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    ABSTRACT: EPR oximetry using implantable resonators allows measurements at much deeper sites than are possible with surface resonators (> 80 vs. 10 mm) and achieves greater sensitivity at any depth. We report here the development of an improved technique that enables us to obtain the information from multiple sites and at a variety of depths. The measurements from the various sites are resolved using a simple magnetic field gradient. In the rat brain multi-probe implanted resonators measured pO(2) at several sites simultaneously for over 6 months under normoxic, hypoxic, and hyperoxic conditions. This technique also facilitates measurements in moving parts of the animal such as the heart, because the orientation of the paramagnetic material relative to the sensing loop is not altered by the motion. The measured response is fast, enabling measurements in real time of physiological and pathological changes such as experimental cardiac ischemia in the mouse heart. The technique also is quite useful for following changes in tumor pO(2), including applications with simultaneous measurements in tumors and adjacent normal tissues.
    Advances in experimental medicine and biology 01/2010; 662:265-72. · 1.83 Impact Factor
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    ABSTRACT: As a result of terrorism, accident, or war, populations potentially can be exposed to doses of ionizing radiation that could cause direct clinical effects within days or weeks. There is a critical need to determine the magnitude of the exposure to individuals so that those with significant risk have appropriate procedures initiated immediately, while those without a significant probability of acute effects can be reassured and removed from the need for further consideration in the medical/emergency system. In many of the plausible scenarios there is an urgent need to make the determination very soon after the event and while the subject is still present. In vivo EPR measurements of radiation-induced changes in the enamel of teeth is a method, perhaps the only such method, which can differentiate among doses sufficiently for classifying individuals into categories for treatment with sufficient accuracy to facilitate decisions on medical treatment. In its current state, the in vivo EPR dosimeter can provide estimates of absorbed dose with an error approximately +/- 50 cGy over the range of interest for acute biological effects of radiation, assuming repeated measurements of the tooth in the mouth of the subject. The time required for acquisition, the lower limit, and the precision are expected to improve, with improvements in the resonator and the algorithm for acquiring and calculating the dose. The magnet system that is currently used, while potentially deployable, is somewhat large and heavy, requiring that it be mounted on a small truck or trailer. Several smaller magnets, including an intraoral magnet are under development, which would extend the ease of use of this technique.
    Radiation Measurements 08/2007; 42(6-7):1075-1084. · 0.86 Impact Factor
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    ABSTRACT: In vivo electron paramagnetic resonance (EPR) tooth dosimetry provides a means for non-invasive retrospective assessment of personal radiation exposure. While there is a clear need for such capabilities following radiation accidents, the most pressing need for the development of this technology is the heightened likelihood of terrorist events or nuclear conflicts. This technique will enable such measurements to be made at the site of an incident, while the subject is present, to assist emergency personnel as they perform triage for the affected population. At Dartmouth Medical School this development is currently being tested with normal volunteers with irradiated teeth placed in their mouths and with patients who have undergone radiation therapy. Here we describe progress in practical procedures to provide accurate and reproducible in vivo dose estimates.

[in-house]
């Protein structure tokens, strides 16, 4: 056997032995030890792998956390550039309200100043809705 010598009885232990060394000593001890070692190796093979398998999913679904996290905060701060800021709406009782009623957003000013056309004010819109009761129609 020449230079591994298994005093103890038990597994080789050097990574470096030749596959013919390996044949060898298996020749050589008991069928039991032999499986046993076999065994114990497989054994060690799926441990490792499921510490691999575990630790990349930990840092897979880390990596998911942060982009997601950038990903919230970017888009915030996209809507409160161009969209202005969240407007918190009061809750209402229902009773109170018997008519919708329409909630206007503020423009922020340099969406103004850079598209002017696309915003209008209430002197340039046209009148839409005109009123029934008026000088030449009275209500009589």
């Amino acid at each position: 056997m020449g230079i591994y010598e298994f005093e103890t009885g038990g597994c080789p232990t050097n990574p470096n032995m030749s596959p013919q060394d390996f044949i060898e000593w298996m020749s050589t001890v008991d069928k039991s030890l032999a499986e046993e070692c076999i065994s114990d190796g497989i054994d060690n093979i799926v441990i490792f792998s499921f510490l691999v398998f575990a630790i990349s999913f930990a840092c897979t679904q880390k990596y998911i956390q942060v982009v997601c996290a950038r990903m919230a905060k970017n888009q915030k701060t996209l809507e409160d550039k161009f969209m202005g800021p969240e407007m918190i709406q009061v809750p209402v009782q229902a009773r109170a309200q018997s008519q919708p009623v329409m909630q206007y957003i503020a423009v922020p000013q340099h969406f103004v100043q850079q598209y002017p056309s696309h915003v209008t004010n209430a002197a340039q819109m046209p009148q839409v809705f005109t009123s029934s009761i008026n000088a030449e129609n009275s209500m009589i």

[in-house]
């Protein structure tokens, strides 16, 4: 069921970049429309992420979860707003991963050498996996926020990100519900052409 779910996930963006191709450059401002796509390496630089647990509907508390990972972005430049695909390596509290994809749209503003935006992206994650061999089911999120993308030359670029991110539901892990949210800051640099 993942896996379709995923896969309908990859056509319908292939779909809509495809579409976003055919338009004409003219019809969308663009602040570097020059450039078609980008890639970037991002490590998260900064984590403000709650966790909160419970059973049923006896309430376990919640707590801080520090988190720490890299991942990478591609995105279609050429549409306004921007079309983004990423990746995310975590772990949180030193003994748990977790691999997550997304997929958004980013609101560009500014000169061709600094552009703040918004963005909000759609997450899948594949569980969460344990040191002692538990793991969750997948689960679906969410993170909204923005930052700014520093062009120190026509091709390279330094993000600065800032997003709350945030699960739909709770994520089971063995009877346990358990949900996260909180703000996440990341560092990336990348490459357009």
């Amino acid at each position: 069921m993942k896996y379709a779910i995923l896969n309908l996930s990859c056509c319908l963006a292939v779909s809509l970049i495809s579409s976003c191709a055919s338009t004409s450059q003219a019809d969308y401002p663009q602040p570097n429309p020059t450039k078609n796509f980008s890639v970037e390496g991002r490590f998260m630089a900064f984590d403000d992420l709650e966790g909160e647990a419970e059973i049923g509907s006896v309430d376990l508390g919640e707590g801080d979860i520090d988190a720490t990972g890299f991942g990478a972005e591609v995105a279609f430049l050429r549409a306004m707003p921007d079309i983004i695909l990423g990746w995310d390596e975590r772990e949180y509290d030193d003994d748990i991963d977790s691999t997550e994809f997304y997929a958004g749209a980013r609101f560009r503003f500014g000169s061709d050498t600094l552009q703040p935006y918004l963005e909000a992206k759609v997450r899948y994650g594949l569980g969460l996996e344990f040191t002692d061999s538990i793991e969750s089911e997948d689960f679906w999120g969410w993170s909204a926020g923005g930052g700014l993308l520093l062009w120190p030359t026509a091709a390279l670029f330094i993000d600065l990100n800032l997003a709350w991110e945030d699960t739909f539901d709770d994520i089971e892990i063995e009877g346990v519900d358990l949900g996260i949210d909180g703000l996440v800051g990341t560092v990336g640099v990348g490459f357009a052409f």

Radiation Measurements 08/2007; 42(6-7):1094-1098. · 0.86 Impact Factor
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    ABSTRACT: As a result of terrorism, accident or war, populations potentially can be exposed to doses of ionising radiation that could cause direct clinical effects within days or weeks. There is a critical need to determine the magnitude of the exposure to individuals so that those with significant risk can have appropriate procedures initiated immediately, while those without a significant probability of acute effects can be reassured and removed from the need for further consideration in the medical/emergency system. It is extremely unlikely that adequate dosemeters will be worn by the potential victims, and it also will be unlikely that prompt and accurate dose reconstruction at the level of individuals will be possible. Therefore, there is a critical need for a method to measure the dose from radiation-induced effects that occur within the individual. In vivo EPR measurements of radiation-induced changes in the enamel of teeth is a method, perhaps the only such method, which can differentiate among doses sufficiently to classify individuals into categories for treatment with sufficient accuracy to facilitate decisions on medical treatment. In its current state, the in vivo EPR dosemeter can provide estimates of absorbed dose of +/- 0.5 Gy in the range from 1 to >10 Gy. The lower limit and the precision are expected to improve, with improvements in the resonator and the algorithm for acquiring and calculating the dose. In its current state of development, the method is already sufficient for decision-making action for individuals with regard to acute effects from exposure to ionising radiation for most applications related to terrorism, accidents or nuclear warfare.
    Radiation Protection Dosimetry 02/2006; 120(1-4):163-70. · 0.91 Impact Factor